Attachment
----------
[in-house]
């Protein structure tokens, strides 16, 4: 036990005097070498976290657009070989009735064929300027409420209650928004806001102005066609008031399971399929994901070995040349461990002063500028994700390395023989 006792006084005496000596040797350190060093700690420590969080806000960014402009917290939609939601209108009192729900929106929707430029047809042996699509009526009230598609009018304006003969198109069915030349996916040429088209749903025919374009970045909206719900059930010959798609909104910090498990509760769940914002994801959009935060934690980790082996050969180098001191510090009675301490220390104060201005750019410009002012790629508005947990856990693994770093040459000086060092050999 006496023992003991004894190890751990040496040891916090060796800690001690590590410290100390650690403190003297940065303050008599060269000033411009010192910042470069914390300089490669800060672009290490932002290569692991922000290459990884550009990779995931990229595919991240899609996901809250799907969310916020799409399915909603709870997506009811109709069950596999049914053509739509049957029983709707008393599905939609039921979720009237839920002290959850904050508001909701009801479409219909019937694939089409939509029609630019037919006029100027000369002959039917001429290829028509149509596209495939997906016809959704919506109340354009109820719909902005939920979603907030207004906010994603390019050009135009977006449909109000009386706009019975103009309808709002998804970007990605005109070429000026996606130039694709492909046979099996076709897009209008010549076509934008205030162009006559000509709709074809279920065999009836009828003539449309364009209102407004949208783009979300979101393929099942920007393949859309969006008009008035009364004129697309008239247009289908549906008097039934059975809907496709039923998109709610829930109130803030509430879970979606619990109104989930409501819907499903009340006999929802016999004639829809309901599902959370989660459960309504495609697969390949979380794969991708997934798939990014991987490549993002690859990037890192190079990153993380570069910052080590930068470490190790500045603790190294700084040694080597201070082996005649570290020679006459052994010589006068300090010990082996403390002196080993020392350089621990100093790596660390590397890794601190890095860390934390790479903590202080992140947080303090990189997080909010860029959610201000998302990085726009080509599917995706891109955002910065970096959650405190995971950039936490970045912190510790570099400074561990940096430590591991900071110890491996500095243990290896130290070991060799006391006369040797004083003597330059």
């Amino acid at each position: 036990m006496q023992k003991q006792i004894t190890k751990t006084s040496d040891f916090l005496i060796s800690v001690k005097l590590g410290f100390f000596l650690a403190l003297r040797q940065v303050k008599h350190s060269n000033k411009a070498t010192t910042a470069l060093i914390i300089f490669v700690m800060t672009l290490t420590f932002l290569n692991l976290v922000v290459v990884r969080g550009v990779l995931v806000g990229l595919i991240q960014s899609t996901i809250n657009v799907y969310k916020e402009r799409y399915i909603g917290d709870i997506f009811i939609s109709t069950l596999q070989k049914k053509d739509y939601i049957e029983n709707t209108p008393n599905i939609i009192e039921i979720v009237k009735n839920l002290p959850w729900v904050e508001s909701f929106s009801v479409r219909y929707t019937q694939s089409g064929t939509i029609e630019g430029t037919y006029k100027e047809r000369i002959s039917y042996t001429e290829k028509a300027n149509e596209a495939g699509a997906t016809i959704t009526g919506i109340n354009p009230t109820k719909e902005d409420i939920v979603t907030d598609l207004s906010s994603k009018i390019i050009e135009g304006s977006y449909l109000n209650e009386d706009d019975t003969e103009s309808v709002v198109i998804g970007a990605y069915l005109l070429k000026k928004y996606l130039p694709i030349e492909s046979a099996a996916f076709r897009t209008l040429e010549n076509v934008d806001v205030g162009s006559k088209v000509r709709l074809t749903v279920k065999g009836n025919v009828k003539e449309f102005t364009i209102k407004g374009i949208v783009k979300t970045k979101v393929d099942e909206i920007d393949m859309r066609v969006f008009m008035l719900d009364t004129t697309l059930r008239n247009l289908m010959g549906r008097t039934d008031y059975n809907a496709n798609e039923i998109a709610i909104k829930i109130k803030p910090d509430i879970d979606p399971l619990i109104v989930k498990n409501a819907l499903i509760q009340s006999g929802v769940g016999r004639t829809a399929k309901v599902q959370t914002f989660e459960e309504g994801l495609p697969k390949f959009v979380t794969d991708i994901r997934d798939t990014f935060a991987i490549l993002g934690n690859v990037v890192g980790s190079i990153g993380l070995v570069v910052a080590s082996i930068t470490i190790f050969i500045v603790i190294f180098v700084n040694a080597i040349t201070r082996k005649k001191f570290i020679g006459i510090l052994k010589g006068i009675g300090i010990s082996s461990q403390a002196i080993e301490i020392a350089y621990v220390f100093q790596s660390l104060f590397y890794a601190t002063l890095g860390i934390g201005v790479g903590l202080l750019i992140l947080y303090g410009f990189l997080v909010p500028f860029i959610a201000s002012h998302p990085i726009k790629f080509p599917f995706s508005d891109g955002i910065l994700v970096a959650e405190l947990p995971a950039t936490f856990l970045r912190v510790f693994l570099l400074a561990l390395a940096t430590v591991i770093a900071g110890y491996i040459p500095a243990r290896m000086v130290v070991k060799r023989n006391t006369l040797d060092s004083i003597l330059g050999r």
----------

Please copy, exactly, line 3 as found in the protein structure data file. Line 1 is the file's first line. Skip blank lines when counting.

């Amino acid at each position: 036990m006496q023992k003991q006792i004894t190890k751990t006084s040496d040891f916090l005496i060796s800690v001690k005097l590590g410290f100390f000596l650690a403190l003297r040797q940065v303050k008599h350190s060269n000033k411009a070498t010192t910042a470069l060093i914390i300089f490669v700690m800060t672009l290490t420590f932002l290569n692991l976290v922000v290459v990884r969080g550009v990779l995931v806000g990229l595919i991240q960014s899609t996901i809250n657009v799907y969310k916020e402009r799409y399915i909603g917290d709870i997506f009811i939609s109709t069950l596999q070989k049914k053509d739509y939601i049957e029983n709707t209108p008393n599905i939609i009192e039921i979720v009237k009735n839920l002290p959850w729900v904050e508001s909701f929106s009801v479409r219909y929707t019937q694939s089409g064929t939509i029609e630019g430029t037919y006029k100027e047809r000369i002959s039917y042996t001429e290829k028509a300027n149509e596209a495939g699509a997906t016809i959704t009526g919506i109340n354009p009230t109820k719909e902005d409420i939920v979603t907030d598609l207004s906010s994603k009018i390019i050009e135009g304006s977006y449909l109000n209650e009386d706009d019975t003969e103009s309808v709002v198109i998804g970007a990605y069915l005109l070429k000026k928004y996606l130039p694709i030349e492909s046979a099996a996916f076709r897009t209008l040429e010549n076509v934008d806001v205030g162009s006559k088209v000509r709709l074809t749903v279920k065999g009836n025919v009828k003539e449309f102005t364009i209102k407004g374009i949208v783009k979300t970045k979101v393929d099942e909206i920007d393949m859309r066609v969006f008009m008035l719900d009364t004129t697309l059930r008239n247009l289908m010959g549906r008097t039934d008031y059975n809907a496709n798609e039923i998109a709610i909104k829930i109130k803030p910090d509430i879970d979606p399971l619990i109104v989930k498990n409501a819907l499903i509760q009340s006999g929802v769940g016999r004639t829809a399929k309901v599902q959370t914002f989660e459960e309504g994801l495609p697969k390949f959009v979380t794969d991708i994901r997934d798939t990014f935060a991987i490549l993002g934690n690859v990037v890192g980790s190079i990153g993380l070995v570069v910052a080590s082996i930068t470490i190790f050969i500045v603790i190294f180098v700084n040694a080597i040349t201070r082996k005649k001191f570290i020679g006459i510090l052994k010589g006068i009675g300090i010990s082996s461990q403390a002196i080993e301490i020392a350089y621990v220390f100093q790596s660390l104060f590397y890794a601190t002063l890095g860390i934390g201005v790479g903590l202080l750019i992140l947080y303090g410009f990189l997080v909010p500028f860029i959610a201000s002012h998302p990085i726009k790629f080509p599917f995706s508005d891109g955002i910065l994700v970096a959650e405190l947990p995971a950039t936490f856990l970045r912190v510790f693994l570099l400074a561990l390395a940096t430590v591991i770093a900071g110890y491996i040459p500095a243990r290896m000086v130290v070991k060799r023989n006391t006369l040797d060092s004083i003597l330059g050999r």